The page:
Olympic bronze medal-winning cyclist Simon van Velthooven was sworn to secrecy about where he went to work every day for the last year – heading down to the waterfront, to turn professional sailors into pro bike riders, and trying out for a position on the boat.

Keeping tight-lipped in tight bike pants was crucial. Skipper Glenn Ashby is still surprised no one questioned why the big men in the sailing crew turned up to work every morning in lycra. Or why they often cycled from Auckland to Coromandel then caught the ferry home.

Who knows whether their opponents got wind of the idea? Japan’s Dean Barker and Oracle’s Jimmy Spithill have both waved off the pedal technology, saying most teams thought about it but overrode it. They say the cons – windage and the inefficient transfer from one side of the boat to the other – outweigh the pros of having men on bike seats. Team NZ would argue otherwise.

Even with only 99 days until the first race of the Louis Vuitton Trophy, it might not be too late for other teams to copy-cat Team NZ. In fact, Ashby has laid down the gauntlet. “I’d encourage them to have a go, because it’s taken us two and a half years to get to here, so if they can do it in 100 days, then good luck to them I reckon.”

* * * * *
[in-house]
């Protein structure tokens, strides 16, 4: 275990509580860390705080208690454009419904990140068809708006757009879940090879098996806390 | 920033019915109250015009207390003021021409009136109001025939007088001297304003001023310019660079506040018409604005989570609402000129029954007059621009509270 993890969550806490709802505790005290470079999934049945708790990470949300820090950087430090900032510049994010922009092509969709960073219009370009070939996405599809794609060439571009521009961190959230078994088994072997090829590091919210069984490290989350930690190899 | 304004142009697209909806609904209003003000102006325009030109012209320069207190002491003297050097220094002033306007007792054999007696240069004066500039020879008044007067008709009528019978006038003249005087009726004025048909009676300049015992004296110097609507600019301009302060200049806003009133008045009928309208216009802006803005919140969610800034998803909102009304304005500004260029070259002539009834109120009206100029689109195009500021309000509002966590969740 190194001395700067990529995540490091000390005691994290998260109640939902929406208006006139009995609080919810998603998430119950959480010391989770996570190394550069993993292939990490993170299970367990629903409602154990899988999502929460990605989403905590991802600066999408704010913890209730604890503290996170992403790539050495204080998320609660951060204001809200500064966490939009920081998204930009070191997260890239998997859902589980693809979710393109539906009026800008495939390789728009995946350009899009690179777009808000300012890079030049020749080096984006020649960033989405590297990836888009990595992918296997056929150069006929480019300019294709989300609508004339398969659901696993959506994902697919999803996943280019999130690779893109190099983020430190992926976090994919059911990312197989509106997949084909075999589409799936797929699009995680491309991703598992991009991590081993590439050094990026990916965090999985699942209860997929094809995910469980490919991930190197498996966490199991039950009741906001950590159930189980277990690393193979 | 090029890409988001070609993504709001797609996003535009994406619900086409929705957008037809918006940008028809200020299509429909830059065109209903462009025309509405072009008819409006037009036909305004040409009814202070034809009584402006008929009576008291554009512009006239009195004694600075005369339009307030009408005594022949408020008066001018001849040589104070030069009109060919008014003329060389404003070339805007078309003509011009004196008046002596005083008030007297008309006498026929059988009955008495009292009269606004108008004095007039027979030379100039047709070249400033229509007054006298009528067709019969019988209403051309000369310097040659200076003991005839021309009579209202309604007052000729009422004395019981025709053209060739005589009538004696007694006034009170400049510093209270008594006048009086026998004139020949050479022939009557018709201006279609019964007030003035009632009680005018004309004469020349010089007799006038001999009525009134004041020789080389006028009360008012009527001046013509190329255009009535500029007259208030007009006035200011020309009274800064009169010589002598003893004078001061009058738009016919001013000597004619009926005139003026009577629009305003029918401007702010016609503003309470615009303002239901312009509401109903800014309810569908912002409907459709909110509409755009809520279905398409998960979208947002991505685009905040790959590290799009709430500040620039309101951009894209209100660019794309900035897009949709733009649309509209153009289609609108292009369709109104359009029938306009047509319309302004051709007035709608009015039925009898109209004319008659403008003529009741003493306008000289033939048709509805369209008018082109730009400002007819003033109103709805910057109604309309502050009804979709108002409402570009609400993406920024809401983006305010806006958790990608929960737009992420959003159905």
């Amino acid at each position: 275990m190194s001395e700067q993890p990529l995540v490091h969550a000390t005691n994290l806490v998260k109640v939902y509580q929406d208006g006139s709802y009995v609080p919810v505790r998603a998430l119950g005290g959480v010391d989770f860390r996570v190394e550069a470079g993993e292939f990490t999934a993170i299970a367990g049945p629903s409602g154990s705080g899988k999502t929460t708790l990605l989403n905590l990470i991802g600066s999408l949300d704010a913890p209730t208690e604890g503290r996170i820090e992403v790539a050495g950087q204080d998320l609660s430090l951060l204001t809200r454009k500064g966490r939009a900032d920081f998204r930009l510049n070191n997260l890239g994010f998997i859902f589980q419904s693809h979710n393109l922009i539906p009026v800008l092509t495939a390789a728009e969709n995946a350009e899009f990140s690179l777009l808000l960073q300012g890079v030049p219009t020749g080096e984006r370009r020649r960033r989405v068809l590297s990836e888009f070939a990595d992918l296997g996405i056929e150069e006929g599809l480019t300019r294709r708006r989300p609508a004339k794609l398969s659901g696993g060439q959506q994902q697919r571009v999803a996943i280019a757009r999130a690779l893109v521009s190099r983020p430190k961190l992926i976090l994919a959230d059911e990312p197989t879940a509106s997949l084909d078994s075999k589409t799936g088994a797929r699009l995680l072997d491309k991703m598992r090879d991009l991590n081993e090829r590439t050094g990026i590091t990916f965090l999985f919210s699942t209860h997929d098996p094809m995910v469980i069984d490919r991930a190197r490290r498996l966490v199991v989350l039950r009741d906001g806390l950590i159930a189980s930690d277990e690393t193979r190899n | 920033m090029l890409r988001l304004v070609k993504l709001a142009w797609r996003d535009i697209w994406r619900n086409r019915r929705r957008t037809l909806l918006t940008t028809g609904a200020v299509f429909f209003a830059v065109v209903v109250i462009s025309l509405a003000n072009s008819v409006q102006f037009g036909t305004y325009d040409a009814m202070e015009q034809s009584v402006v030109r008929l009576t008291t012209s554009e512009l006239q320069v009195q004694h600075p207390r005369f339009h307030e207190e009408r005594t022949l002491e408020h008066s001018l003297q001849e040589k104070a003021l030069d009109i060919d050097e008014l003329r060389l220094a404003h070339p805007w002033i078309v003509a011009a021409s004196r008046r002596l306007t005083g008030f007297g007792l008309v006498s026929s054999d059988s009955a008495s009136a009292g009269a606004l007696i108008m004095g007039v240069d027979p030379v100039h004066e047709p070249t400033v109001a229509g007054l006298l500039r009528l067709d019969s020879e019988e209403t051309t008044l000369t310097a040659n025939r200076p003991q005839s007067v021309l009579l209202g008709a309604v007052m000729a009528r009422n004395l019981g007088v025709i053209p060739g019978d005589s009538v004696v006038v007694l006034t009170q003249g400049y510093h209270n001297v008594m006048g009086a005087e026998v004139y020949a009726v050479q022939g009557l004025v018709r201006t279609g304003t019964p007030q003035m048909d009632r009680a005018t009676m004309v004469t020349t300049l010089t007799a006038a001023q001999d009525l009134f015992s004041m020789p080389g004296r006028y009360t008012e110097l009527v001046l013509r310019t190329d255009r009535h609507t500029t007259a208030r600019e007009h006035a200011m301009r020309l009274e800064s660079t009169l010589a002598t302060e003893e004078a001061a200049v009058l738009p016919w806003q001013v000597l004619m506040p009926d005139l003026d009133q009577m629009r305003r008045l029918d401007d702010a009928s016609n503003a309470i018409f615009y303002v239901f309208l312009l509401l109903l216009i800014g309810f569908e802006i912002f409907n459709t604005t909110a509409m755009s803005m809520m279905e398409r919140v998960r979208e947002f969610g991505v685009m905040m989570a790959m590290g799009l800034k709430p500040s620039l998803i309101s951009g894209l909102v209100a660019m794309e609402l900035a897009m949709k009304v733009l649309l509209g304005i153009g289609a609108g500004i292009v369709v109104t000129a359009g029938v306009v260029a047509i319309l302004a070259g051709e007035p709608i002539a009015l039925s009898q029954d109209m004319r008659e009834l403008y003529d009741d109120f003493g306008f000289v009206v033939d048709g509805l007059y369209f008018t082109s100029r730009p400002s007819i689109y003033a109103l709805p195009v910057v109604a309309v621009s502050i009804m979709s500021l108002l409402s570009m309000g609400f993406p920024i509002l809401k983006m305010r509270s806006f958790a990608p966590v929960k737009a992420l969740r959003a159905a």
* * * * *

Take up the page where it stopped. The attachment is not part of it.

If Team NZ have to revert to the old-fashioned handle grinders before Race One, they still can. But the team speak confidently of having got the technology and on-deck choreography right. The figures, in terms of harnessing power, are looking good, Ashby says. “Some of the numbers the guys are putting out now are at Olympic cycling level,” he says.

But they would be fools to think eight pairs of pedals will win them back the Auld Mug. They admit the international media flurry over the pedalstals has been a “great distraction”, and they need a lot more ingenious technology to succeed on the Sound.

America’s Cup commentator Peter Lester, who went out on his laser dinghy to watch the AC50 on one of its two sailings, agrees. “Change is good. But the pedals won’t be the difference between winning and losing,” he says. “It’s all the stuff we can’t see.”

Team NZ reckon they haven’t seen anything out of the ordinary on the two other AC50s launched so far – Sir Ben Ainslie’s British boat and defender Oracle’s first boat “17”. But a lot of development can happen in 99 days, and it’s something the New Zealanders won’t be caught out making the same mistake they did four years ago – having completely tapped out their boat when they reached the America’s Cup final in San Francisco.

They will sail their sole race boat in Auckland for the next month before flying it to Bermuda in March. And then watch the reconnaissance ramp up yet another notch

* This story originally appeared in Summer Newsroom

Suzanne McFadden, the 2021 Voyager Media Awards Sports Journalist of the Year, founded LockerRoom, dedicated to women's sport.